Hospitality from the House of Saud

One of the more troubling subplots running through "State of Denial" involves Prince Bandar, the long-time Saudi ambassador to the United States. By Woodward's account, when then-Texas Gov. George W. Bush decided to run for president, his worried father enlisted Bandar, an old family friend, to tutor the son on foreign policy. When Bandar arrived in Austin, the younger Bush blithely observed that while he had lots of ideas about domestic policies he didn't have a clue about foreign affairs. The Saudi took him under his wing, but he proved a trying pupil, who addressed his mentor as "asshole" and "smart aleck." (Perhaps this is how hereditary princelings affectionately address each other?) At one point, the younger Bush peevishly demanded to know why he needed "to care about North Korea." Bandar pointed out that, if he became president, he would have 35,000 American troops sitting on the DMZ.

Oh, right....


During a meeting in the Oval Office, according to Woodward, Bush personally thanked Bandar because the Saudis had flooded the world oil market and kept prices down in the run-up to the 2004 general election.


Paul Hue said...

1. And you would 100% support Bush despite this if he only adopted policies that you liked.

2. If the Saudis flooded the oil market for Bush II in 2004, why didn't they do so for Bush I in 1992? Why did Clinton enjoy the lowest oil prices of all time during his stretch? I think that you and Nadir have lots to learn about real economics. As far as conspiracies are concerned, many mighty powers crave low petro prices, surely more than who crave high petro prices. Walmart, the evil US automakers and non-evil trade unions, all businesses related to travel, all Americans with Dow-based stock portfolios, the list is endless. Those business (ie, groups of humans organized as businesses) suffer from high petro prices... until inevitably those high prices lead to more exploring, drilling, refining, etc., leading just as predictably to lower prices.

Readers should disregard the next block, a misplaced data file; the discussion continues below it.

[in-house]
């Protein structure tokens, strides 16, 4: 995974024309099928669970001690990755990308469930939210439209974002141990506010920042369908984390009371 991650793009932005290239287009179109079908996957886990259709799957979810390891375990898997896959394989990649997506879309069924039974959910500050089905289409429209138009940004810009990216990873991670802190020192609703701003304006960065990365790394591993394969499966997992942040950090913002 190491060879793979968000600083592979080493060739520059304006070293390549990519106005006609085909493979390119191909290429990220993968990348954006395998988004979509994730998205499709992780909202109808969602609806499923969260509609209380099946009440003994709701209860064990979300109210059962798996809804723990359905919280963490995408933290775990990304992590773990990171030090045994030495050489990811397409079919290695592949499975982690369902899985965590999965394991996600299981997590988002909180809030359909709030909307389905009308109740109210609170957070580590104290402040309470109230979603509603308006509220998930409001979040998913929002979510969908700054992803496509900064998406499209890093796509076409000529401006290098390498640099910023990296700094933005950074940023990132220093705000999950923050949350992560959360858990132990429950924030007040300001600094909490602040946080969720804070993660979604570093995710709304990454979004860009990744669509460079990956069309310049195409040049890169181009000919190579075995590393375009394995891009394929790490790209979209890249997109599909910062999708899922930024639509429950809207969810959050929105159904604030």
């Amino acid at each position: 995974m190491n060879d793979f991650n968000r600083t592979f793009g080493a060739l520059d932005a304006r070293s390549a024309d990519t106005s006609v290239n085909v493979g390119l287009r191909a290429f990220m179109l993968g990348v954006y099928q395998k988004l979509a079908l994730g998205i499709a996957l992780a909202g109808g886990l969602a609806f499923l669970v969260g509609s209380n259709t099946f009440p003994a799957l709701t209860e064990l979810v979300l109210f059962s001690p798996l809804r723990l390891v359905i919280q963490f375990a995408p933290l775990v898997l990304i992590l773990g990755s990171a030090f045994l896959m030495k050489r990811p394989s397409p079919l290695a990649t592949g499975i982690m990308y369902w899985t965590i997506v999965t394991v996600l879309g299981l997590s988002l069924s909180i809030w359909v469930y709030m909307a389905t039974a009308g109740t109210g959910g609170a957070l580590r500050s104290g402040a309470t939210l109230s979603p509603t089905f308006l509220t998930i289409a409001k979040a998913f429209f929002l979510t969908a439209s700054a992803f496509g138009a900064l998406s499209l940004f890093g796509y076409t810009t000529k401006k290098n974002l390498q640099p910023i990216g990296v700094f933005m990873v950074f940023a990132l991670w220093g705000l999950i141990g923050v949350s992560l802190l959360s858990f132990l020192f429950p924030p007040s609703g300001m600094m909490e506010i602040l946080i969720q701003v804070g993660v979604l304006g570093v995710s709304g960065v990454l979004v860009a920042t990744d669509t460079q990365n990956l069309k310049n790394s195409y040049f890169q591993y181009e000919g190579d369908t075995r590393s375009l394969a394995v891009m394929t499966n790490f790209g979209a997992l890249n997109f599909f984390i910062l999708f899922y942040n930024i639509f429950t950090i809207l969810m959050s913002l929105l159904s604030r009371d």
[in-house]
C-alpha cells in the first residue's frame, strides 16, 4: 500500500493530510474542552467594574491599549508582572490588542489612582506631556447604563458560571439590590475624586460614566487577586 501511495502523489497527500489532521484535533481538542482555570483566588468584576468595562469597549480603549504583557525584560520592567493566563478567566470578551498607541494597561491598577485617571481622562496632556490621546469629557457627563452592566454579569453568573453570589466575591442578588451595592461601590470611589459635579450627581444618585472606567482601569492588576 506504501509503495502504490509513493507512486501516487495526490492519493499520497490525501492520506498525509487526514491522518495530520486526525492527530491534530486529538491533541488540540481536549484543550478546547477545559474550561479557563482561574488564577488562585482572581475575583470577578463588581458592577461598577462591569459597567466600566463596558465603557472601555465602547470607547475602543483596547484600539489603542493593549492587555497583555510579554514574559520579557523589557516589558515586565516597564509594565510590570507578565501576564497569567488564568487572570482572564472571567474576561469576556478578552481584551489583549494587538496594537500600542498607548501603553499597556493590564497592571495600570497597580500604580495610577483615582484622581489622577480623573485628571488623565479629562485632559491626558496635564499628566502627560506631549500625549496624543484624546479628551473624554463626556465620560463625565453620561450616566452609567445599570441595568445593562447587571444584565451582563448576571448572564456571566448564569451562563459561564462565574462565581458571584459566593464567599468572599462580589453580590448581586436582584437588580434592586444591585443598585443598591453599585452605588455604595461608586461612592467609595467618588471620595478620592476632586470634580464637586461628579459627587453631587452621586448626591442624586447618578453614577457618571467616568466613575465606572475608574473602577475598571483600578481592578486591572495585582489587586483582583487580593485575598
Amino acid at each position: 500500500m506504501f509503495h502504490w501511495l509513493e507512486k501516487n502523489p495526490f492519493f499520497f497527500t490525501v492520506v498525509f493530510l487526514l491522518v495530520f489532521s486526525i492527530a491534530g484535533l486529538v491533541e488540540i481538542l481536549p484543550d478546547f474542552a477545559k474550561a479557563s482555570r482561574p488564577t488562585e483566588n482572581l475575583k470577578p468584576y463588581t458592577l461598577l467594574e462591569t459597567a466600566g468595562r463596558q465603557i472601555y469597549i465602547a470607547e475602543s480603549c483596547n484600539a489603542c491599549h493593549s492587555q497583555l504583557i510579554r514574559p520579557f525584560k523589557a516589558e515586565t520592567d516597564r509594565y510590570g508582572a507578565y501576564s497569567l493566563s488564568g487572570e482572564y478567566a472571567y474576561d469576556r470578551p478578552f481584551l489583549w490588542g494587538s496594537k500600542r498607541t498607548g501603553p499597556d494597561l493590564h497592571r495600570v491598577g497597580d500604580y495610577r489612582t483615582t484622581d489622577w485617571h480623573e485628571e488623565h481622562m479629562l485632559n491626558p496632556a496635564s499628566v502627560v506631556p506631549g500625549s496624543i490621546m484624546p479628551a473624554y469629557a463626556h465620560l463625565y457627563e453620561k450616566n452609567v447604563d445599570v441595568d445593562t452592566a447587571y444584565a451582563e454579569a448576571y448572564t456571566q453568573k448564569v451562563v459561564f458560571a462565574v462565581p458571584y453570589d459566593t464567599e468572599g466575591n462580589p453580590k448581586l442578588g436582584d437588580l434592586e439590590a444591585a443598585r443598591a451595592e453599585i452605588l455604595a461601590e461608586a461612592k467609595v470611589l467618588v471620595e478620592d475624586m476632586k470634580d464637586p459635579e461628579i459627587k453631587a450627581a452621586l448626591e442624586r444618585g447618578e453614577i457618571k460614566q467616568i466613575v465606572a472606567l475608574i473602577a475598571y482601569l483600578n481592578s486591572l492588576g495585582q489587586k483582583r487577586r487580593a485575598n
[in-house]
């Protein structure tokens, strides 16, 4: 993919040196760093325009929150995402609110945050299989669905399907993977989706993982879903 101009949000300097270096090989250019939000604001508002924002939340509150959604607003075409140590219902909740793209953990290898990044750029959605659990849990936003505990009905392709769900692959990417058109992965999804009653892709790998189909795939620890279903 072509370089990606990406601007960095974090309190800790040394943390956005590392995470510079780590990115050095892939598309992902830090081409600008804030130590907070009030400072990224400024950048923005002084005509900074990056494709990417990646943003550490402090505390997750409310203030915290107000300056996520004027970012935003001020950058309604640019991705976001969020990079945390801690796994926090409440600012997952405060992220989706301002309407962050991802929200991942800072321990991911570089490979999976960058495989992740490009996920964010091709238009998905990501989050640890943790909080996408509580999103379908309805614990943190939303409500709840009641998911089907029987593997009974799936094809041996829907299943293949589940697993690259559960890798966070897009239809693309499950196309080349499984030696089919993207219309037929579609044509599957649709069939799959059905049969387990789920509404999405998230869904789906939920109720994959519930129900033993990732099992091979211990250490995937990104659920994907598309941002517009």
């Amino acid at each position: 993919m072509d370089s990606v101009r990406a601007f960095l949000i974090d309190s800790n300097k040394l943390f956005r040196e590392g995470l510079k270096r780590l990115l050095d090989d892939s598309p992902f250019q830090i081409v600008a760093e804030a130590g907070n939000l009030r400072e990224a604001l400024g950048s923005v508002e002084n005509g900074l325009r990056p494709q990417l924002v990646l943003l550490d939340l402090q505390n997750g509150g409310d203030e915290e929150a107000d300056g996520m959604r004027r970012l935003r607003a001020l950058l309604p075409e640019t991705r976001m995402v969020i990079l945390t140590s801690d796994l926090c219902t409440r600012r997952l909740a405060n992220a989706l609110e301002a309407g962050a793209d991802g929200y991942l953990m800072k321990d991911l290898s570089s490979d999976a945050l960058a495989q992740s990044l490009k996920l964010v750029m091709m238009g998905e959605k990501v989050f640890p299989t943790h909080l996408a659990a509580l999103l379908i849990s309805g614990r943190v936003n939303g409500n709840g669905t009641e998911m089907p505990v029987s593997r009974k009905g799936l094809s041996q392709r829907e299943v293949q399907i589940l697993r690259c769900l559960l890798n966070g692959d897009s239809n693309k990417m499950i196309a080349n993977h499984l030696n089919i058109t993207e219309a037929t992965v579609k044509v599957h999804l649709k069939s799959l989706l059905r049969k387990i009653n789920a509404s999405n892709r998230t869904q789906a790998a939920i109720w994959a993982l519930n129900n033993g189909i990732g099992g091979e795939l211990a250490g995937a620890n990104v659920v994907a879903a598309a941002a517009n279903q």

Paul Hue said...

Can you guys please get settle on one conspiracy:

1) Bush invaded Iraq to obtain cheap oil to keep the US economy and repo votes flowing;


2) Bush invaded Iraq to jack up oil prices to boost profits for Saudis and Exxon?


Paul Hue said...

Tom: Are you any more supportive of me and Christopher Hitchens' views on Iraq, given that we are as intellectually diligent as you and Nadir?

Tom Philpott said...

Son, I understand economics; oil prices fluctuate for lots of reasons: speculation, surges in demand, sudden gluts or drops in supply. But Bob Woodward claims that in 2004, Bush thanked the Saudis for flooding the market to drive the oil price down. Either it's true or Woodward made it up or was misinformed. What do you think?

Further, oil prices were in a state of free fall in the 1992 election season, mostly due to the unwinding of speculative positions made during the Gulf War. Did the Saudis intentionally flood the market in 1992? i have no idea; maybe, maybe not. I've seen no evidence either way. did they do it in '04? Well there is this bit of evidence that Woodward claims that Bush thanked them for doing so.

Interesting, too, that Bush got schooled in foreign policy by a Saudi scion.

Hey, i'm not making this stuff up; i'm just reporting.

Paul Hue said...

Tom: Maybe Bush thanked the guy. What's the source for that? Who's the guy in the room that reported this to Woodward? I read the piece, and Woodward doesn't explain how he could get the quote, not even from an "unnamed source." In any case, if Bush is as stupid as you and Nadir are certain he is (only smart enough to get a slightly better Yale GPA than Kerry), he might really think that the Saudis have such power; or he might have been making a joke.

Tom Philpott said...

Paul, there no question that the Saudis "have such power." They have huge influence over the supply part of the supply and demand curve that governs oil prices. If they want prices to spike, all they have to do is slash production--or hont at such a move. If they want prices to fall, all they have to do is jack up production--or hint at such a move. Their power to do the latter has diminished in the past 5 years, as India and China have greatly increased their oil demand, forcing the Saudis to produce at near peak capacity to keep up; but they still probably have a bit of slack.

On the demand, the US is such a big user that fears/rumors of a recession can cause prices to tumble, as is evidently happening now, as can projections of a warm winter. Conversely, the reverse of those conditions holds. China is fast becoming a force to be reckoned with as well.

But as far as I know, no knowledgeable economist or oil analyst denies the Saudis influence over oil prices.